The Civil War is known as America’s bloodiest conflict. As battles raged on, the body count began to climb to drastic numbers. When soldiers were identified, if possible their remains needed to be sent back to their families for a proper funeral. But it often took days, if not weeks, for the bodies to arrive back home, and by then, decomposition could be severe. The railroads were not willing to transport these bodies, due to odor and fear of disease. For this reason, mass graves were the unfortunate answer to the problem.
Enter Thomas Holmes, aka “the father of American embalming.” He was a mortician with a better solution. Before the war, he had studied and experimented with various forms of preservation, and ultimately decided that arterial injection was the best way to preserve the whole body. Arterial injection is the main method used to this day to embalm.
Holmes began to produce and sell his own embalming fluid. He was first hired by the Union army to embalm a few soldiers that had been killed in battle, and that were needing to be shipped back to their families. He charged $100 for each case he completed.
Embalmer at work during Civil War era.
Word of Holmes’ essential work began to spread. President Lincoln himself was aware of the great need for embalming during the war, and so authorized it for the fallen. After the war was officially over, embalming continued to gain popularity as funeral parlors took advantage of the market. By the early 1900s, it had become mainstream in America. Over time, arsenic was replaced by formaldehyde as the preservative of choice.
Embalming is still very common in modern funeral practice. But as cremation, natural burial, alkaline hydrolysis (more on that in a later post!) and other forms of final disposition gain in popularity, it’ll be interesting to see where embalming will be in 10, 15, or 20 years.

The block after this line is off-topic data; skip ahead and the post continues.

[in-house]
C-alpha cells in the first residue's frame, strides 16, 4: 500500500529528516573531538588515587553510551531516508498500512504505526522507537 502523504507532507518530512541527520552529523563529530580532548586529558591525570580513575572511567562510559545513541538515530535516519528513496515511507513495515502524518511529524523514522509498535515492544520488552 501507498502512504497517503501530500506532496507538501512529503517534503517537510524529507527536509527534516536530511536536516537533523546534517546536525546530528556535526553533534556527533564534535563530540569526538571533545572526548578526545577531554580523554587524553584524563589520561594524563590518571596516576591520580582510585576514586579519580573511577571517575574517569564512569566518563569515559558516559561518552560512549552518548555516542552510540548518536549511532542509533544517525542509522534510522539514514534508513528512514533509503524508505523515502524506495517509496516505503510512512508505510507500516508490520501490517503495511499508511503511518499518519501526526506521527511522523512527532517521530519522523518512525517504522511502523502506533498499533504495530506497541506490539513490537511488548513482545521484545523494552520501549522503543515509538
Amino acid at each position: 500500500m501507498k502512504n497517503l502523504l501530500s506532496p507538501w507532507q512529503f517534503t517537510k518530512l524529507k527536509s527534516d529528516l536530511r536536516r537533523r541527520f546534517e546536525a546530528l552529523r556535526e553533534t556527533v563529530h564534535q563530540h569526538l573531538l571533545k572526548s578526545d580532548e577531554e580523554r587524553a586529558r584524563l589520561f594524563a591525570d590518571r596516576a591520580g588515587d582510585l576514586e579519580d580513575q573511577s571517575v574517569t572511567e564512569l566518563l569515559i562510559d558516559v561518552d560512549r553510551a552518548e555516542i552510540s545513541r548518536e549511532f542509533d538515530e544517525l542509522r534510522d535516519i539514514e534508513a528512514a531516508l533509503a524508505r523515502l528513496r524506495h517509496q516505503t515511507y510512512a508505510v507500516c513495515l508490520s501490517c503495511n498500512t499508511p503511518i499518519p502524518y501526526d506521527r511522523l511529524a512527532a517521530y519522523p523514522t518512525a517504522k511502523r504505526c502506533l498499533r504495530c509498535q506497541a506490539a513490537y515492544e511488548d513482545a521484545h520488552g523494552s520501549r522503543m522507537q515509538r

When you have lost someone you loved, especially someone who was very near and dear to you, you need help. You need loving support from family and friends, an ear to listen or a shoulder to cry on. You need help planning the funeral. You may need help just keeping the house clean and food stocked up. Sometimes you need gentle reminders to take care of yourself, to bathe, eat, and brush your teeth or hair. You may need spiritual support and guidance, such as what a pastor could provide. You may also seek professional help in managing your thoughts surrounding your grief, and that is perfectly okay.
It is a wonderful thing to have people in your life who can provide you with these types of necessary support as you begin to process your loss and heal from it. But not everyone has this kind of support network, and these are the people who need special consideration.
Are you or someone you know struggling to deal with the passing of a loved one? Below, I have compiled a list of resources that can be used as a starting point to get you the help you need. Whether a passing has already occurred or is imminent, please feel free to bookmark or share this page as needed.
It is my hope and prayer that you find the assistance and encouragement you are seeking.
7 Resources for Those Dealing With Loss
1. Grief Net
Grief Net is an online community for those dealing with a recent (or not so recent) death. At Grief Net, you can join support groups, browse through the gift shop, and even create a virtual memorial for your loved one. They have two sites, one tailored for adults and one just for kids. http://www.griefnet.org/
2. Samaritans Hotline
Are you wrestling with constant mental or emotional turmoil following the death of your loved one? If you are feeling extreme loneliness and/or having thoughts of suicide, call or text Samaritans Hotline. They are accessible 24/7. For immediate support, reach them at: 877-870-HOPE or 877-870-4673. https://samaritanshope.org/
3. Everplans Funeral Checklist
Planning a funeral is hard work. Even if you have the help of a director, it is still up to you to make and keep track of several important final decisions. The end-of-life planning experts at Everplans have created a free funeral planning checklist to help you out. Find it here: https://www.everplans.com/articles/checklist-plan-a-funeral-or-memorial-service
4. Next Gen Memorials
Next Gen Memorials has compiled a lengthy list of poems, verses and other sayings fit to be read at a funeral or memorial service. Check it out here for some extra inspiration: https://www.nextgenmemorials.com/funeral_poems_memorial_verses/
5. Modern Loss- Books on Grief